Labour's opinion poll lead drops to just three points as Tories enjoy post-Budget 'mini-bounce'
Andrew Grice has been Political Editor of The Independent since 1998. He was previously Political Editor of The Sunday Times, where he worked for 10 years, and he has been a Westminster-based journalist since 1982. His column, Inside Politics, appears in The Independent each Saturday.
Monday 31 March 2014
Labour’s opinion poll lead has halved to just three points in the past month as the Conservatives enjoy a mini-bounce from the Budget.
The Independent’s latest “poll of polls” puts Labour on 36 per cent, the party’s lowest rating since September 2010 in this monthly weighted average of surveys by ComRes, ICM, Ipsos MORI and YouGov.
Labour dropped three points during March, while the Conservatives rose by one point to 33 per cent. The Labour lead is now at its lowest level since February 2012, just before the “omnishambles” Budget which damaged the Tories’ ratings. The Liberal Democrats are up one point to 11 per cent and the UK Independence Party unchanged on 11 per cent.
Although the latest figures would give Labour an overall majority of 12 seats if repeated at a general election, they will increase the jitters among some of the party’s backbenchers. They believe their party needs a much bigger cushion to be confident of winning next year’s election and think its best hope is to be the largest party in a hung parliament.
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John Curtice, professor of politics at Strathclyde University, who compiled the figures, said: “The potential fragility of Labour’s lead has been exposed during the last month. An apparently favourable reaction to the Budget served to expose the party’s continued lack of economic credibility.” He said there appeared to be a slight drop in Labour’s support among people who voted for the party in 2010.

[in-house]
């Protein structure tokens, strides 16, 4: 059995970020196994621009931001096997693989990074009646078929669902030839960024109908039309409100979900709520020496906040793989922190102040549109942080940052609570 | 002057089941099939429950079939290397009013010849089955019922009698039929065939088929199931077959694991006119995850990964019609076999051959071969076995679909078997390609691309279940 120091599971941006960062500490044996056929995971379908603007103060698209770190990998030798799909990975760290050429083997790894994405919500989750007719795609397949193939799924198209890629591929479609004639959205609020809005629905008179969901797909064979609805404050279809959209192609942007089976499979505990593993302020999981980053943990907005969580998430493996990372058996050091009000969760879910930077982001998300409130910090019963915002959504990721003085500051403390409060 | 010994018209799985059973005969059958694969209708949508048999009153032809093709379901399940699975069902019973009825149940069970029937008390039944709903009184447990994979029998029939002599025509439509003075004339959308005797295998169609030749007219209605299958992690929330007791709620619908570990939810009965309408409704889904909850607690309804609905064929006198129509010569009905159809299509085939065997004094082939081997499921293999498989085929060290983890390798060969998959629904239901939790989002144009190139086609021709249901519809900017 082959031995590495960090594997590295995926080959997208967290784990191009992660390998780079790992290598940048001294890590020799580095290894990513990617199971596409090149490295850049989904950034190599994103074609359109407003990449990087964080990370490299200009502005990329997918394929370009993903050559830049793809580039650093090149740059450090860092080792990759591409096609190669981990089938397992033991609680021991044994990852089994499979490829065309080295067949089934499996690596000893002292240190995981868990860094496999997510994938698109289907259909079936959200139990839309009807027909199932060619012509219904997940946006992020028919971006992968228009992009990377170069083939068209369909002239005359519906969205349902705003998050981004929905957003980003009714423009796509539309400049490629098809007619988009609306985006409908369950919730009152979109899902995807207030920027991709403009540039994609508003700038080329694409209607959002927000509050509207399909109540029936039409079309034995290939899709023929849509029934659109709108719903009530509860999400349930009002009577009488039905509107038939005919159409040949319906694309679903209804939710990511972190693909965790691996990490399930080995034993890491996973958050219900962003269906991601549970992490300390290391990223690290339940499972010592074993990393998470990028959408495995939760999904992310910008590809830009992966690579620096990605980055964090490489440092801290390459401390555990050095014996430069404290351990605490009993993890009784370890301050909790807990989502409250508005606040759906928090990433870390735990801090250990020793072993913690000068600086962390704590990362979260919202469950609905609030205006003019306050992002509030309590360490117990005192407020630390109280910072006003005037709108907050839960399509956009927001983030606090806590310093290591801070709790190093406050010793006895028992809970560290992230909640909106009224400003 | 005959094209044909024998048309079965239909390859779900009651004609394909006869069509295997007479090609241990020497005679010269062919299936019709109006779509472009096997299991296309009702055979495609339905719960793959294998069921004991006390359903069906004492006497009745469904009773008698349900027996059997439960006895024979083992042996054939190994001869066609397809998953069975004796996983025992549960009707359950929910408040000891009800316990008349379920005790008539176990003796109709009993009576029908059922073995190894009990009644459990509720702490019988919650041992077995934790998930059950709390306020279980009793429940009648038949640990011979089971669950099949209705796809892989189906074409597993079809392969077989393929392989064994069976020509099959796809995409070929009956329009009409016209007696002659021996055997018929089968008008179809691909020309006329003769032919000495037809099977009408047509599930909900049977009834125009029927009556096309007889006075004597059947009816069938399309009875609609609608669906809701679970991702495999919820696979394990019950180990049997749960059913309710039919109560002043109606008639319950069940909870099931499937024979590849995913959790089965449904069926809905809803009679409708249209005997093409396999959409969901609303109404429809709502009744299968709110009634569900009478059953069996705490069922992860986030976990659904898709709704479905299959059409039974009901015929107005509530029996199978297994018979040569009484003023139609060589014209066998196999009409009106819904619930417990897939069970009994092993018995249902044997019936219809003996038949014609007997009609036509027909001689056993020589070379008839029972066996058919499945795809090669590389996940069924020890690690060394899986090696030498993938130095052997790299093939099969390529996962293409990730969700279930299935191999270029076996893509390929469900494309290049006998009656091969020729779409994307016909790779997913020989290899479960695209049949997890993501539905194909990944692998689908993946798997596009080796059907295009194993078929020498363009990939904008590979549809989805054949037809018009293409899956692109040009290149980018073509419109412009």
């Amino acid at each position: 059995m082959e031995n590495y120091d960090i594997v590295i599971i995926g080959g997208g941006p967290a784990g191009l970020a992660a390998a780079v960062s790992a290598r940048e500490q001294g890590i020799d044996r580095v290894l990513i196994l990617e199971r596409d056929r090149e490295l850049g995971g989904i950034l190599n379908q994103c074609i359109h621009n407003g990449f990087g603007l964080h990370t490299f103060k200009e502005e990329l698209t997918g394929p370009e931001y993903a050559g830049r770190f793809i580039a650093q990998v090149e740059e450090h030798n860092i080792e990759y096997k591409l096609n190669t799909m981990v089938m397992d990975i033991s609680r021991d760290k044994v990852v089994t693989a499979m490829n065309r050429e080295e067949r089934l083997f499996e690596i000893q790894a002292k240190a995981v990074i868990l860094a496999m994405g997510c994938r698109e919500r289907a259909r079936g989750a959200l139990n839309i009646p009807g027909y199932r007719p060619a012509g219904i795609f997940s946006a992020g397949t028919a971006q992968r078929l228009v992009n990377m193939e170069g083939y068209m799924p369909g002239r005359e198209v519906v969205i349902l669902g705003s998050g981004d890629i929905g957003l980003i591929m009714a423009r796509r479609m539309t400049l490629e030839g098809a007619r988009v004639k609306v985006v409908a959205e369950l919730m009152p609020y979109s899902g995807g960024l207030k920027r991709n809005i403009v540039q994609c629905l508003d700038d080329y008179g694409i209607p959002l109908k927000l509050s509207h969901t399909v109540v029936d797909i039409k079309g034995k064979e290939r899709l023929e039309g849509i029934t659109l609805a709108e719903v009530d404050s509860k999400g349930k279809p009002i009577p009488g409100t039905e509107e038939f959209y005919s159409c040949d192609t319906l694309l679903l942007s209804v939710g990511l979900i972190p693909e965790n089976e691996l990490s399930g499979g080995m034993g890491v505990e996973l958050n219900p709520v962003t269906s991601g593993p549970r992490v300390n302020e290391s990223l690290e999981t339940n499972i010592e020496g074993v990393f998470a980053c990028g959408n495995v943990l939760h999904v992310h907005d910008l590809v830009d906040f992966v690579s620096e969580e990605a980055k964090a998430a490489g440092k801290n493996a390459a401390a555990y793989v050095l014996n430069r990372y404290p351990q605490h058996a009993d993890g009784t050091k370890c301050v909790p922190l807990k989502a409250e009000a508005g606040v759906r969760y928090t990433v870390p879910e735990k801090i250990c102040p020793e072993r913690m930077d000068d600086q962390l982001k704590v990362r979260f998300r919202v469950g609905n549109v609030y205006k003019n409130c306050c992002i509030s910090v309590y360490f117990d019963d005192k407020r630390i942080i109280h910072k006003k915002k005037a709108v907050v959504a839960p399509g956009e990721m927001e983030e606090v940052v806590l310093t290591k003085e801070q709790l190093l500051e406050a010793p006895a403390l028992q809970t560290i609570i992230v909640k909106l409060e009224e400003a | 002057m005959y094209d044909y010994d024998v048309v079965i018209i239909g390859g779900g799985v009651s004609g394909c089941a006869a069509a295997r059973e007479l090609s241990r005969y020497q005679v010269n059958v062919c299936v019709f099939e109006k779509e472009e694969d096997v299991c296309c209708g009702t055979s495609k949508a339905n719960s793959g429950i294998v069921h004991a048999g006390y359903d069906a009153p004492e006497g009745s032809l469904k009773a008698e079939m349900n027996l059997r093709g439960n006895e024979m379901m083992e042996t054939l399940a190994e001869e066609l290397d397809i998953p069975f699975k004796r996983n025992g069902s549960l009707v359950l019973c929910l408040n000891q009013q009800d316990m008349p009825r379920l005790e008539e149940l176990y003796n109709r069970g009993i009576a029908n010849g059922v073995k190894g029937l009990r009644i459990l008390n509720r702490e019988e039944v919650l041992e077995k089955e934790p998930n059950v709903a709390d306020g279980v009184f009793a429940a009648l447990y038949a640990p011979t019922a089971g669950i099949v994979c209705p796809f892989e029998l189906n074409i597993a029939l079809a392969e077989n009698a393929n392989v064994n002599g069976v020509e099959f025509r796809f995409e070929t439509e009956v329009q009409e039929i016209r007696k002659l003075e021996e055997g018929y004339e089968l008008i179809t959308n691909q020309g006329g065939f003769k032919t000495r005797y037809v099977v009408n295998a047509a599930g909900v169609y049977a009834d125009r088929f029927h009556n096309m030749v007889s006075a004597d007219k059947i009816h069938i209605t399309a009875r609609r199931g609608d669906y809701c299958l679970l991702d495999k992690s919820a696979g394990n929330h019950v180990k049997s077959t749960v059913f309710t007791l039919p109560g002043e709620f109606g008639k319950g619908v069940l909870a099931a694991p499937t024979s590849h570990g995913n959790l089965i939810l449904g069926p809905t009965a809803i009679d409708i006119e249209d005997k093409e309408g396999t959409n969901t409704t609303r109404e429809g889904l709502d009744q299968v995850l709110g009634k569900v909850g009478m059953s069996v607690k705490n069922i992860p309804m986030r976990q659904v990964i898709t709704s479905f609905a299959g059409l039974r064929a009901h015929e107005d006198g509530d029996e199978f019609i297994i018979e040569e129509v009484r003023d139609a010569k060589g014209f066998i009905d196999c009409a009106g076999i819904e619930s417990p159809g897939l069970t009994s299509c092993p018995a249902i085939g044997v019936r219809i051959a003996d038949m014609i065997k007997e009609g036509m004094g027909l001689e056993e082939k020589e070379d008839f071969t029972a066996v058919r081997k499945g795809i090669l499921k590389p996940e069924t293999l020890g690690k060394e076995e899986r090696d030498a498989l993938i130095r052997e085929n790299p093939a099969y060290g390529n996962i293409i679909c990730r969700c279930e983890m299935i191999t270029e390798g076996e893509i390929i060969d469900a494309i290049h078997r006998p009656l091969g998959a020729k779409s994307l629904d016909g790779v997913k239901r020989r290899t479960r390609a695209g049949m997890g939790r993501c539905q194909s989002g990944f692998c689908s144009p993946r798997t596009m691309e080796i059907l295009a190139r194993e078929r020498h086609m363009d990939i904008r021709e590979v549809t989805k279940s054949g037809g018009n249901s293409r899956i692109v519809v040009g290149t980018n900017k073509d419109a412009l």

However, Professor Curtice said it was too early to say whether the Budget will prove a “game-changer” and there were signs in the most recent surveys that its effect might already be dissipating as memories fade. He also saw little sign that the Tories had won back supporters who have defected to Ukip. This was seen as a key aim of the Budget, which targeted the over-50s with big reforms to pensions and savings.
Labour sources admit the Tories have enjoyed a “mini-bounce” from the Budget but believe it will prove short-lived and insist that Ed Miliband will not be diverted from his campaign on the “cost of living crisis.”
But as Labour worries about a possible Tory recovery, it also faces pressure from another direction. Nigel Farage, the Ukip leader, said on Monday that his party would target its resources in the run-up to the European Parliament elections on May 22 in an attempt to eat into Labour’s core vote. “We are going to be spending the bulk of our money in the next eight weeks in the big Midlands and Northern cities, targeting the Labour vote,” he said.
Speaking in London, Mr Farage said Ukip had to focus on these cities if it is to “overhaul the Labour Party, win these elections and strike a blow to Miliband’s credibility as a winner”.
Ukip has come second in the last 16 months in parliamentary by-elections in four Labour strongholds in the North – Rotherham, South Shields, Middlesbrough and Wythenshaw and Sale East.
Mr Farage said: “We were a party of ‘high Tories’ and very, very middle class. As we expanded, our expansion among working class voters has overwhelmed that middle class support.” He added that Ukip had won over working-class voters who had briefly backed the British National Party who did not agree with its racist agenda but were “frustrated, upset with the change in [their] community”.
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